The first time we see the inside of Diana's apartment, it's clear the connections she made during World War I remain important to her. We see a number of photos of friends and soldiers she met in Wonder Woman on display, as well as keepsakes and pictures of her fallen love, Steve Trevor. One of her more prominent photographs actually implies that Diana either spent a good deal of money paying tribute to Trevor, or visited his childhood home after arriving in the States.

The photograph accompanying Steve's watch shows Diana alone, standing under a sign. It's tough to make out the words, but if you squint, you'll see the sign reads "Trevor Ranch." We don't get a story to accompany the photo, but it seems likely that either the ranch Diana visits belongs to Steve's family, or that she established it herself at some point after World War I to honor him.

Either way, a photo of this ranch is a remarkably clever tribute if you think about it. Unlike some of her other photos, there's nothing in the picture revealing Diana was alive during the events of World War I, thus potentially revealing Diana is far more than an average anthropologist. Though curious visitors might wonder why she has a picture of herself taken at a ranch without any horses in frame, they won't look at it and assume she's an immortal Amazon princess.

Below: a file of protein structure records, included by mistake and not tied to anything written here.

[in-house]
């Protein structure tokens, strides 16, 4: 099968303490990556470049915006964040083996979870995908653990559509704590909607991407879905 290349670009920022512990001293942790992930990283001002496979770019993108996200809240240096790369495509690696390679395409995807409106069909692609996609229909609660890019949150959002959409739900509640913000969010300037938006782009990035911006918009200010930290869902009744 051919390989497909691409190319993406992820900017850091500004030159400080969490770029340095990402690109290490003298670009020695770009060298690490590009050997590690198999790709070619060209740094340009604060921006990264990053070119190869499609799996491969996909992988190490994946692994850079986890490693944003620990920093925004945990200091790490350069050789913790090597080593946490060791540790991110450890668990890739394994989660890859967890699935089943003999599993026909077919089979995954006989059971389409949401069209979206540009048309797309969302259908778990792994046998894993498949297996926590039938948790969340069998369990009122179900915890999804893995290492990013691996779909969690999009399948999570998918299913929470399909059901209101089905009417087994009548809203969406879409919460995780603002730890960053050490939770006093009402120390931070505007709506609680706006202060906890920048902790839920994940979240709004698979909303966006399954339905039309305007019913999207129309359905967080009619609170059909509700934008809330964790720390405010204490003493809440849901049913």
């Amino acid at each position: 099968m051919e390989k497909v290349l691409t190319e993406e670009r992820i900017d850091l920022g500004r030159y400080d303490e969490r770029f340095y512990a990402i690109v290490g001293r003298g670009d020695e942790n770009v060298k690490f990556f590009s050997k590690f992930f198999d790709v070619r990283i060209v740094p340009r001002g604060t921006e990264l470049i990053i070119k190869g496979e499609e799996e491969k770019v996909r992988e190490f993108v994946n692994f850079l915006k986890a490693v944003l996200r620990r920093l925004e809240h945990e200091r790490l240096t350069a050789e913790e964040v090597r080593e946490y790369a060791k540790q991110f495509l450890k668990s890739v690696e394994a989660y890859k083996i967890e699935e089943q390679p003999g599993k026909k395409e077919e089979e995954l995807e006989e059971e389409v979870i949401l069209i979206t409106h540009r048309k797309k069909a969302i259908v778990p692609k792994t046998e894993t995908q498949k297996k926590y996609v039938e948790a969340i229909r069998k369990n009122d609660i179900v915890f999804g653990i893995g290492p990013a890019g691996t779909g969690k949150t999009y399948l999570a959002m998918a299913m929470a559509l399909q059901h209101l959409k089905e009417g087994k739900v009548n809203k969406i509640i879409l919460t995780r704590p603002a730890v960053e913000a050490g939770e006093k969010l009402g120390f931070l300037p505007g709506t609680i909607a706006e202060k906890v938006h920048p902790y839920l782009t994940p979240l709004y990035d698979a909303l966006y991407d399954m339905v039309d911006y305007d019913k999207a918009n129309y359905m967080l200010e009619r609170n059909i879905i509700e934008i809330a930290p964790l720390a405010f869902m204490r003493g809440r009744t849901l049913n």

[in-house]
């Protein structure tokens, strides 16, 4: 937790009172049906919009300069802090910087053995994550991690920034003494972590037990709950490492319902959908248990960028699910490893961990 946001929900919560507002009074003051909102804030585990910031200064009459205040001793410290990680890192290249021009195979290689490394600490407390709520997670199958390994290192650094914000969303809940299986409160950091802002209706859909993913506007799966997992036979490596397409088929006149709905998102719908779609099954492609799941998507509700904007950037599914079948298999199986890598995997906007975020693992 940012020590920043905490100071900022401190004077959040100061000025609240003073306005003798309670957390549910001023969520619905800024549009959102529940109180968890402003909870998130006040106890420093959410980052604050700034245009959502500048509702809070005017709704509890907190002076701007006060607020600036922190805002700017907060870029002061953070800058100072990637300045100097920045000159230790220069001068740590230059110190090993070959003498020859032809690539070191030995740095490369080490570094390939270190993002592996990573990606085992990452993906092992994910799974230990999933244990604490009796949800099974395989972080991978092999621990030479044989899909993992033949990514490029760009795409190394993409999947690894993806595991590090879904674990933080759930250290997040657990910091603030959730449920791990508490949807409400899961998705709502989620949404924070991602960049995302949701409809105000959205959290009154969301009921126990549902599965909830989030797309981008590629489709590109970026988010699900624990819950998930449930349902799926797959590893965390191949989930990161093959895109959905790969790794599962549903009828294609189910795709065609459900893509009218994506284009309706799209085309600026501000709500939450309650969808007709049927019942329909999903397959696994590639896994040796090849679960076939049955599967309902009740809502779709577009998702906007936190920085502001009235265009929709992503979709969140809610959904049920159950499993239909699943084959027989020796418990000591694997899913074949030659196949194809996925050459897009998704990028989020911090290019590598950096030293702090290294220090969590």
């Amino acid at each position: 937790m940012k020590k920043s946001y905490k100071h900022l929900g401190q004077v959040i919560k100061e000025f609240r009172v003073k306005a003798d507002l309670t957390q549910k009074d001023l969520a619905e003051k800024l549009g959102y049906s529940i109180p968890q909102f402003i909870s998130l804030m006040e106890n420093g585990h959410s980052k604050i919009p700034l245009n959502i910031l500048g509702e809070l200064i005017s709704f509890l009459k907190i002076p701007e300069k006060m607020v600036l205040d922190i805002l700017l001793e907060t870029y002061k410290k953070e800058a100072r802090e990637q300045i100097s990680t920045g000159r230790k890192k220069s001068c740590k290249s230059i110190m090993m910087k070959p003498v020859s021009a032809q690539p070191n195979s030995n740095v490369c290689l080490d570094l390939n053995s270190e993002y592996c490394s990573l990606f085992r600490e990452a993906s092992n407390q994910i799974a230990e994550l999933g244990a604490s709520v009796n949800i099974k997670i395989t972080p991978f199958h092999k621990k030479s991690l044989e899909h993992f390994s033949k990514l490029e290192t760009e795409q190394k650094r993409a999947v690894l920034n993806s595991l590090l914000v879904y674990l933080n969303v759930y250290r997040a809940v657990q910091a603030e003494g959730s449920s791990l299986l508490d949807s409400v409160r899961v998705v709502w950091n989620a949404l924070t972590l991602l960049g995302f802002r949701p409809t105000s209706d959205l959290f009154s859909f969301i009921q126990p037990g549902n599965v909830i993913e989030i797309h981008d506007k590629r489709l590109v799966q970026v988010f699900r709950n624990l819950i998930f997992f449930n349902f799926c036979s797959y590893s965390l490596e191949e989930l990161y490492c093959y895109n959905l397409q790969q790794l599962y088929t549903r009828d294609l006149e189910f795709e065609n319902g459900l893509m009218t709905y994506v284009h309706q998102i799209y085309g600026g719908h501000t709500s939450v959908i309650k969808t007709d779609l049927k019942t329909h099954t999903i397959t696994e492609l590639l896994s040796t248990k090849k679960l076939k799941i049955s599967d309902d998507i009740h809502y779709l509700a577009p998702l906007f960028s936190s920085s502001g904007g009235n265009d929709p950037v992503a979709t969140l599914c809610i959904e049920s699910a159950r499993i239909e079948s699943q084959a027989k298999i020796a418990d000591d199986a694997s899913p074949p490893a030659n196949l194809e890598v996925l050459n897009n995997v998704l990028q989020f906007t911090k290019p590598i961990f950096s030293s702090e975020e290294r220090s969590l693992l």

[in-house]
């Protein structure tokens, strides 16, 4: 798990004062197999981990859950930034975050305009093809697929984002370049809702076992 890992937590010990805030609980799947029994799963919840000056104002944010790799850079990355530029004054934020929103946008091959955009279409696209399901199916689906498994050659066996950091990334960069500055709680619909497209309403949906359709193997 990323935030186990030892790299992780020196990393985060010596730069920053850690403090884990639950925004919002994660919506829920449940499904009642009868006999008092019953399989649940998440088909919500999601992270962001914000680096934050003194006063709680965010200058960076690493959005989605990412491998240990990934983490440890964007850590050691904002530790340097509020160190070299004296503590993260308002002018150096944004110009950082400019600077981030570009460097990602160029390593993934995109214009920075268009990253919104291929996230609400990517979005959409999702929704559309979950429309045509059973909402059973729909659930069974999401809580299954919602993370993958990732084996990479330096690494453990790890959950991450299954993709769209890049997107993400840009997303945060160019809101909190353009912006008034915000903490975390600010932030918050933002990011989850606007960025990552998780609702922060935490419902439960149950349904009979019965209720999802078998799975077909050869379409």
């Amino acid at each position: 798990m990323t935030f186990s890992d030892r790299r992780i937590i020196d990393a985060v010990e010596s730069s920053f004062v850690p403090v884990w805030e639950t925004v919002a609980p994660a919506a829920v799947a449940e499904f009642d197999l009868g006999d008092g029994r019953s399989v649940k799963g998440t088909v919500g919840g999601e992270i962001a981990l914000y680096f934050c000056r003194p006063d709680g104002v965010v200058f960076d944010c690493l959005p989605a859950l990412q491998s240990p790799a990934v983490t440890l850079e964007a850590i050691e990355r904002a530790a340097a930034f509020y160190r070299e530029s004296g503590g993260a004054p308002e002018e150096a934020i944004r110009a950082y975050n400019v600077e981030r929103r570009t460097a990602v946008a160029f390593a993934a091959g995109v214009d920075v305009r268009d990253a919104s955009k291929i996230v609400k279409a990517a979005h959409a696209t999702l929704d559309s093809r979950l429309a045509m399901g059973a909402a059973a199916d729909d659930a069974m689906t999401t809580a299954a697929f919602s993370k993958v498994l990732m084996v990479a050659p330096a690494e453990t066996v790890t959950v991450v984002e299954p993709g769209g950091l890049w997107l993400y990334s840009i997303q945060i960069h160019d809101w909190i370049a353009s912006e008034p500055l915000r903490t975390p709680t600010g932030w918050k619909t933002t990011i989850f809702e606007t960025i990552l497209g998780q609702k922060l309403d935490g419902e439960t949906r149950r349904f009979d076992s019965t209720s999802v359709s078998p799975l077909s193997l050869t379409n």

Wonder Woman 1984 has lots of leopard print

The ruthless Cheetah is one of Wonder Woman's oldest adversaries, and Kristen Wiig's portrayal does her major justice. For most of the film, Barbara Minerva keeps her human looks, though she changes from the mousy scientist we meet in the beginning of the movie into an intimidating powerhouse. It isn't until her final clash with Diana that we see her in her full feline glory, complete with fur and claws.